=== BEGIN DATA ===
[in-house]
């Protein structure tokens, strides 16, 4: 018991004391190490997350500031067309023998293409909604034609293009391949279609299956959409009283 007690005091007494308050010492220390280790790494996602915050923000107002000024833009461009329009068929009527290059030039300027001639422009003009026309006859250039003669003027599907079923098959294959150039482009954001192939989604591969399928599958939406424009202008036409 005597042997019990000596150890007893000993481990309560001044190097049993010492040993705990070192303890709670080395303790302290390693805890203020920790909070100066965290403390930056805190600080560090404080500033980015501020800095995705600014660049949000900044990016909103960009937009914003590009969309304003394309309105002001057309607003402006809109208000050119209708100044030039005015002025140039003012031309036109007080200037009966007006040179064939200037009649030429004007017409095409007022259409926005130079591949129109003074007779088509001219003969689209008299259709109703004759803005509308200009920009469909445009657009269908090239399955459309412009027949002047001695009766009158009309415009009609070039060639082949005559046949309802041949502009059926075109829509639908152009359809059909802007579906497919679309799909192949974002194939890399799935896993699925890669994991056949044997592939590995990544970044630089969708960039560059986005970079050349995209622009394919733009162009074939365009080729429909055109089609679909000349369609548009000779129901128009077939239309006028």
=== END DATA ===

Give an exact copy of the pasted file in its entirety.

[in-house]
């Protein structure tokens, strides 16, 4: 018991004391190490997350500031067309023998293409909604034609293009391949279609299956959409009283 007690005091007494308050010492220390280790790494996602915050923000107002000024833009461009329009068929009527290059030039300027001639422009003009026309006859250039003669003027599907079923098959294959150039482009954001192939989604591969399928599958939406424009202008036409 005597042997019990000596150890007893000993481990309560001044190097049993010492040993705990070192303890709670080395303790302290390693805890203020920790909070100066965290403390930056805190600080560090404080500033980015501020800095995705600014660049949000900044990016909103960009937009914003590009969309304003394309309105002001057309607003402006809109208000050119209708100044030039005015002025140039003012031309036109007080200037009966007006040179064939200037009649030429004007017409095409007022259409926005130079591949129109003074007779088509001219003969689209008299259709109703004759803005509308200009920009469909445009657009269908090239399955459309412009027949002047001695009766009158009309415009009609070039060639082949005559046949309802041949502009059926075109829509639908152009359809059909802007579906497919679309799909192949974002194939890399799935896993699925890669994991056949044997592939590995990544970044630089969708960039560059986005970079050349995209622009394919733009162009074939365009080729429909055109089609679909000349369609548009000779129901128009077939239309006028």